When the Dodgers began their regular season campaign last year, starting pitching was at such a premium that the best five pitchers on the club weren’t even in the Opening Day rotation. Lefty phenom Julio Urias began the year in extended spring training in an effort to conserve innings, while southpaw Alex Wood was forced to start his year in the big league bullpen. There was also a ton of marginal depth with arms like Brock Stewart and Trevor Oaks on the fringe, and experienced guys like Justin Masterson, Wilmer Font, Fabio Castillo and Jair Jurrjens providing depth at Triple-A Oklahoma City. There was even hope for Scott Kazmir to join the major league rotation at some point, once his ailing hip healed and he sharpened his throwing mechanics.
The Dodgers need more starting pitching, it’s as simple as that. Clayton Kershaw, Alex Wood and Rich Hill fit in perfectly with the Dodgers, but if Los Angeles intends to contend in 2018, they need another starter.
While there are plenty of question marks surrounding the impending relief crew for the Dodgers heading into 2018, there are many options for the club to consider for the bullpen as the season approaches. A handful of arms who can contribute as either a starter or a reliever could play into the team’s roster plans, and Brock Stewart is certainly right at the top of that list.
Aside from the big Charlie Culberson trade with the Braves, which essentially moved $47 million in payroll and opened up three roster spots, the Dodgers have been pretty quiet so far this winter. On Thursday, Dennis took a an early look at what the rotation in Oklahoma City might be. With the movement of Scott Kazmir and Brandon McCarthy to the Braves, where does that leave the big league rotation?
As most Triple-A rosters normally don’t start taking shape until later in the spring when the big league squads become firm, it’s probably a bit too early to take a stab at guessing Oklahoma City‘s 2018 Opening Day starting pitching rotation. However, with the departure of veterans Brandon McCarthy and Scott Kazmir last weekend, the major league rotation is developing earlier than usual, giving us at least some kind of idea as to how most of the system’s starting pitchers fit onto the organizational ladder.
I, like many of you, miss baseball a lot right now. It’s been two weeks since Game 7, and I finally feel ready to move forward, but spring training doesn’t start for three months. Until February, we have the holidays, we have the joy of winter, and we have offseason trades and free agent signings. Though the offseason is not nearly as riveting as Game 7, it’s still something, and it’s worth getting excited about. In the past, my predictions as to who the Dodgers would sign have been, for the most part, incorrect and conventional.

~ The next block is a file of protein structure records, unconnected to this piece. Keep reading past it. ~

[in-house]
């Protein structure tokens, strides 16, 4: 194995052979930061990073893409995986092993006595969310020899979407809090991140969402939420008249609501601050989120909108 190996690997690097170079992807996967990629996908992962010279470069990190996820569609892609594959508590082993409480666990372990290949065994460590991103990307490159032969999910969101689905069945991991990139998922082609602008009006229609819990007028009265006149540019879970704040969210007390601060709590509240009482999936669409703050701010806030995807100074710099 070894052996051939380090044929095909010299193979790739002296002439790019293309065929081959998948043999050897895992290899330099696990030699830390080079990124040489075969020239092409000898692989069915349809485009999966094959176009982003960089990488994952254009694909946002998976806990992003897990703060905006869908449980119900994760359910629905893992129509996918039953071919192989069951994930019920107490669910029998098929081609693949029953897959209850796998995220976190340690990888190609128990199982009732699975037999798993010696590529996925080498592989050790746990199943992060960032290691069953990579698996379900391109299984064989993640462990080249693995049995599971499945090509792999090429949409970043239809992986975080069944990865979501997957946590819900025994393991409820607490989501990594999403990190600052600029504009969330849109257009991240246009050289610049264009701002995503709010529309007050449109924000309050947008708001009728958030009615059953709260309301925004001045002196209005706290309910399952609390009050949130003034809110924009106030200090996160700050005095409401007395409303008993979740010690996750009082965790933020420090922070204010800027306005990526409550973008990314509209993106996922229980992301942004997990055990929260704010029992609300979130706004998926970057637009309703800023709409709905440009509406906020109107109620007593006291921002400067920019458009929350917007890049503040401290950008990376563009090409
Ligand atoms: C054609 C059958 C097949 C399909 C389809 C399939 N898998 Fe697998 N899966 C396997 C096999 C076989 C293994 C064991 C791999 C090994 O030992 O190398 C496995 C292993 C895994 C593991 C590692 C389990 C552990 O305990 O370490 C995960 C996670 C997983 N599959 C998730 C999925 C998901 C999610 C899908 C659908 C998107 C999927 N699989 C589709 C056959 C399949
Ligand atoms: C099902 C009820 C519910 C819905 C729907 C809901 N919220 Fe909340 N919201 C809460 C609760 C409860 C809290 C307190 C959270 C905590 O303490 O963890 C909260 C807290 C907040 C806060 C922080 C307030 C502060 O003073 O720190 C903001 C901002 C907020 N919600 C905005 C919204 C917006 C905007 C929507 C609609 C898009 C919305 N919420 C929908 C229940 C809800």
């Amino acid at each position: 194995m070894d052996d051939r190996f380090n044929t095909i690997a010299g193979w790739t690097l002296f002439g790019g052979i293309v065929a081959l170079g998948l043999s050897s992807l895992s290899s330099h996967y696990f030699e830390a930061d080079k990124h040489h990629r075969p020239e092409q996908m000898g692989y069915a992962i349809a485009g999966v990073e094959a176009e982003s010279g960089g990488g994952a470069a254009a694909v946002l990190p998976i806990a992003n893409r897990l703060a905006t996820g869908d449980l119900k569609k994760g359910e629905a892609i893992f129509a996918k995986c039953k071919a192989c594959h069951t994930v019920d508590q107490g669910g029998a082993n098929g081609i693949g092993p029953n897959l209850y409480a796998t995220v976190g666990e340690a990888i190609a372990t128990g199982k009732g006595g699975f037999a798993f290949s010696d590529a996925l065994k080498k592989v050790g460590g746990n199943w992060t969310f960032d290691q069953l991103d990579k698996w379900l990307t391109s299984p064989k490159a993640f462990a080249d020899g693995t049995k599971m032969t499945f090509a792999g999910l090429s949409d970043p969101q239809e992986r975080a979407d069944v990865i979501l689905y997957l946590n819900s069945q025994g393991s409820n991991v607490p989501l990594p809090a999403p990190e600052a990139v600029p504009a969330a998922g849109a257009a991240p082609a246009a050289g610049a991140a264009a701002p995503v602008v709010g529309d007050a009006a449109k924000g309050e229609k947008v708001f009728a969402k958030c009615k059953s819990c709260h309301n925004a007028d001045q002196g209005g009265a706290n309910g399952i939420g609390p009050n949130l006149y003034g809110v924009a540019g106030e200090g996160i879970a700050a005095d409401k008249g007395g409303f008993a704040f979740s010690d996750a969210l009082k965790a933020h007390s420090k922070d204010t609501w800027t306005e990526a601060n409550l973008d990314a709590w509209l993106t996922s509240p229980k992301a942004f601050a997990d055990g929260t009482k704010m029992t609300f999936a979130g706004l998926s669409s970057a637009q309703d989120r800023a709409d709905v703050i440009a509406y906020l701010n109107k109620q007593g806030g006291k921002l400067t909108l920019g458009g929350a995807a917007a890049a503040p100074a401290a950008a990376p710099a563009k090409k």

With the hot stove season and baseball’s winter meetings inching ever so closer, there has been a huge amount of chatter and speculation among followers of the Dodgers surrounding potential trades or the addition of a few free agents. But while the squad will indeed have a slightly different look come spring, there’s a pretty good chance that management builds the 25-man roster from the existing framework within the organization. Last week, general manager Farhan Zaidi addressed the media, stating that he thinks the roster won’t need much work.
Heading into the deciding Game 7 of the 2017 ALCS on Saturday evening, the most popular talk among fans of the Dodgers seems to be revolving around which American League club provides the more favorable matchup for Los Angeles. Plenty of different criteria is being thrown around and about—regular season stats, managerial success rates in the postseason, who plays better in certain weather—just to name a few. But at the end of the day, playoff baseball is such a completely different animal, as it’s almost impossible to predict the mindset of the team which will take the field in the opener.
As it’s been nearly two weeks since we published our initial projections of the Dodgers‘ roster for the 2017 NLDS, several circumstances have transpired which in turn have shed some light on the squad which will take the field at Dodger Stadium on October 6.
While the playoff roster for the NLDS is shaping up relatively quickly, the prospective roles of the players who’ll make the squad are still somewhat undefined. The management team and the coaching staff of the Dodgers still have plenty of decisions on their hands, and determining the planned usage of southpaws Alex Wood and Hyun-Jin Ryu may be among the biggest.